mrs. marchmont. Going on to the Hartlocks’ tonight, Margaret?
lady basildon. I suppose so. Are you?
mrs. marchmont. Yes. Horribly tedious parties they give, don’t they?
lady basildon. Horribly tedious! Never know why I go. Never know why I go anywhere.
mrs. marchmont. I come here to be educated.
lady basildon. Ah! I hate being educated!
mrs. marchmont. So do I. It puts one almost on a level with the commercial classes, doesn’t it? But dear Gertrude Chiltern is always telling me that I should have some serious purpose in life. So I come here to try to find one.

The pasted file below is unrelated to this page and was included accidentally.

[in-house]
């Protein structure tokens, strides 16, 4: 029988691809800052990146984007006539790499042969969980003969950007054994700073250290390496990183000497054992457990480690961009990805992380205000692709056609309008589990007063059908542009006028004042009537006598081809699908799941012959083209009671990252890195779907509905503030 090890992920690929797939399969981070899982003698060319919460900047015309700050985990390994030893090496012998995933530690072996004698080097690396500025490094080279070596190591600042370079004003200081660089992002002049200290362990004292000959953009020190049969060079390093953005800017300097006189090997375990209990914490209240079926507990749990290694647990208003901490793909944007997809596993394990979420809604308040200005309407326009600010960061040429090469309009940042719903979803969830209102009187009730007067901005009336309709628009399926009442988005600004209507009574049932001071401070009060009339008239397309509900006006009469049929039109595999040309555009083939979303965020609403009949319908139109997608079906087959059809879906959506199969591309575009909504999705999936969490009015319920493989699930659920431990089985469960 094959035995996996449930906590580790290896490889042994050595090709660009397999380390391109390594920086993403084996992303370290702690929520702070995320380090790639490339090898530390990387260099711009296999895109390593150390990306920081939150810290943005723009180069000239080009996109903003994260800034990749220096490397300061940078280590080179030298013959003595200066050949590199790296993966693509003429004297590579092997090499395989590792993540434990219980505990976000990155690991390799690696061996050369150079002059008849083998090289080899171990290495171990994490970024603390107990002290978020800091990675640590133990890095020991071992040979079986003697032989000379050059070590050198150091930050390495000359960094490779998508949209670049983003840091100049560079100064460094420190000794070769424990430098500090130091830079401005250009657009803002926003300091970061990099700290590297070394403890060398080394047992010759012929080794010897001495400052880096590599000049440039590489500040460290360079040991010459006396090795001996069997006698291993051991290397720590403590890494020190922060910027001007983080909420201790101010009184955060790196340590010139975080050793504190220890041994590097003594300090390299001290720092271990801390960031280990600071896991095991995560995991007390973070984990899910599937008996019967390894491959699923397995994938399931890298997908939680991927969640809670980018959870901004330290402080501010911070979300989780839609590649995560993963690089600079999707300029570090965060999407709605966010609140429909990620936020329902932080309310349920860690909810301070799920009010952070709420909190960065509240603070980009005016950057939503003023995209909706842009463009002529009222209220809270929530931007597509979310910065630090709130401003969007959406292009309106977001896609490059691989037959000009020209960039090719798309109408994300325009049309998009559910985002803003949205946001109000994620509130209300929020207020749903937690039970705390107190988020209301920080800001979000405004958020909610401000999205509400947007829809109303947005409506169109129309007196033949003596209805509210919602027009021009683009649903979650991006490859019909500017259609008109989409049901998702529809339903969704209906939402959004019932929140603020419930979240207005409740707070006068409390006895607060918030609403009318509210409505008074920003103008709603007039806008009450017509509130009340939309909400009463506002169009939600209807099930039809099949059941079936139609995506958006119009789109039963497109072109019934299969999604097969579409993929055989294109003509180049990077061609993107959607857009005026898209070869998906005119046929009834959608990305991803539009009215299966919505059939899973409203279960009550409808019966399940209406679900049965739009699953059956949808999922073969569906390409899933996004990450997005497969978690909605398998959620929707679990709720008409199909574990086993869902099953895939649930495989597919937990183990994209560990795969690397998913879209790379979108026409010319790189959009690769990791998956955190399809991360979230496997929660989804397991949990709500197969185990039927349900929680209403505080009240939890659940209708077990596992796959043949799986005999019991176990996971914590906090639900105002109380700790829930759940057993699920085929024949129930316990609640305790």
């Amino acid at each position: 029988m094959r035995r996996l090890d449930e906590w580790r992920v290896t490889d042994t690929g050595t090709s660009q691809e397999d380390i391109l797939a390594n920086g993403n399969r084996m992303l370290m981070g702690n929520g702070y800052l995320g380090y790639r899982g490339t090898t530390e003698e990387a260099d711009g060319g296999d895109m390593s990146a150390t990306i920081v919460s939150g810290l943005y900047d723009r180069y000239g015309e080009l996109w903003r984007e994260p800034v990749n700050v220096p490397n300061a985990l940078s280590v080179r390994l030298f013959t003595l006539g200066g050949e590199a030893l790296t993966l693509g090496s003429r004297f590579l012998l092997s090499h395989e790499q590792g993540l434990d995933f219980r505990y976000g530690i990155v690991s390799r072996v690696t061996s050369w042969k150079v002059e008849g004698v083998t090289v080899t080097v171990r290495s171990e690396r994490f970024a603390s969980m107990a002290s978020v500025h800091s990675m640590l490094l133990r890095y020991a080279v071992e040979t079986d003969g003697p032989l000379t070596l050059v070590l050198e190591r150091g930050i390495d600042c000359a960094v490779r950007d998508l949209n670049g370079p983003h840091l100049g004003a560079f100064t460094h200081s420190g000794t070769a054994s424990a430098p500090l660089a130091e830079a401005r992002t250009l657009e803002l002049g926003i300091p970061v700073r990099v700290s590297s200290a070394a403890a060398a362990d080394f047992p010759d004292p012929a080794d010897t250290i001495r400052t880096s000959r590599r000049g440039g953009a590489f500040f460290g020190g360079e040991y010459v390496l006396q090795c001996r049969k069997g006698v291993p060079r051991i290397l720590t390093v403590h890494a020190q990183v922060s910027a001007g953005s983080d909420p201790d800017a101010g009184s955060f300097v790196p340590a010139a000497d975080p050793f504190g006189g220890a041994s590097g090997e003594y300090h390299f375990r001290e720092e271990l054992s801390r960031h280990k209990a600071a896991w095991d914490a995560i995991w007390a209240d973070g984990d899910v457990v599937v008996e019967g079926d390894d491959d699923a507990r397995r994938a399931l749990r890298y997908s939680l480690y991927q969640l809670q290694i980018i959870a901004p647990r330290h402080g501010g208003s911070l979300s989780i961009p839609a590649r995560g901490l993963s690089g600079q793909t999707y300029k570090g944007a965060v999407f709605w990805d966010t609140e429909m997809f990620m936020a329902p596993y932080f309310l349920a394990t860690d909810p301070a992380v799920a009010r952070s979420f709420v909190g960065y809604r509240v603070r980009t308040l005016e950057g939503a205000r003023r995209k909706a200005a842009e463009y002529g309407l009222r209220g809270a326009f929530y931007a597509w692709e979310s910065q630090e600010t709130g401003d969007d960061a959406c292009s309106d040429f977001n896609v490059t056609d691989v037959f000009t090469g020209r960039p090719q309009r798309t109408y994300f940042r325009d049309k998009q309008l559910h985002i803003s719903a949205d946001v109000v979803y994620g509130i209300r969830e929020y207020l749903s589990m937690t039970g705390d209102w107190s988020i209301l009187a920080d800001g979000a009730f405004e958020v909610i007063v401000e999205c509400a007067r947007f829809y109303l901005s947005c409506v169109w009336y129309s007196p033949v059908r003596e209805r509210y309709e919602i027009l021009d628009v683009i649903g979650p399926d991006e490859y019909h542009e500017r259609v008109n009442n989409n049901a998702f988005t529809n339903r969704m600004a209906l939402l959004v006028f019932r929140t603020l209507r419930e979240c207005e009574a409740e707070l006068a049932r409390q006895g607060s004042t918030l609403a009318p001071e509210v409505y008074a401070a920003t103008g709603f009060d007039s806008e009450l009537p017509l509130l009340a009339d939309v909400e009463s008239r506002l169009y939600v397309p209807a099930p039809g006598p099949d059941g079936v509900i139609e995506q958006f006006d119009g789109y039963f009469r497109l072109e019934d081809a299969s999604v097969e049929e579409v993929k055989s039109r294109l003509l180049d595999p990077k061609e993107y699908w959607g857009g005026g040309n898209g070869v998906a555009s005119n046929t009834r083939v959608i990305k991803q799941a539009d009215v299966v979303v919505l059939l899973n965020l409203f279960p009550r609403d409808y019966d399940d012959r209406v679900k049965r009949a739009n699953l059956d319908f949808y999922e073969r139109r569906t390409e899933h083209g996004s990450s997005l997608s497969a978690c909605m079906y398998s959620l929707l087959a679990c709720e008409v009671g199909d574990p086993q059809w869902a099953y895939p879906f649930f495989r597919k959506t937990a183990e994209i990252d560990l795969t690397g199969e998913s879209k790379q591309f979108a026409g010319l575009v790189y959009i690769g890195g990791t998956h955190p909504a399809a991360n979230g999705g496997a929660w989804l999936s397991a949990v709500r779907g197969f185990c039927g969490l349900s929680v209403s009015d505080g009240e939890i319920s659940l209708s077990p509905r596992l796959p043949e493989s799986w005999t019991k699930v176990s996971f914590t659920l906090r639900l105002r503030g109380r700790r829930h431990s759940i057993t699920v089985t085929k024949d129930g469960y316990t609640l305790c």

lady basildon. [Looking round through her lorgnette.] I don’t see anybody here tonight whom one could possibly call a serious purpose. The man who took me in to dinner talked to me about his wife the whole time.
mrs. marchmont. How very trivial of him!
lady basildon. Terribly trivial! What did your man talk about?
mrs. marchmont. About myself.
lady basildon. [Languidly.] And were you interested?
mrs. marchmont. [Shaking her head.] Not in the smallest degree.
lady basildon. What martyrs we are, dear Margaret!
mrs. marchmont. [Rising.] And how well it becomes us, Olivia!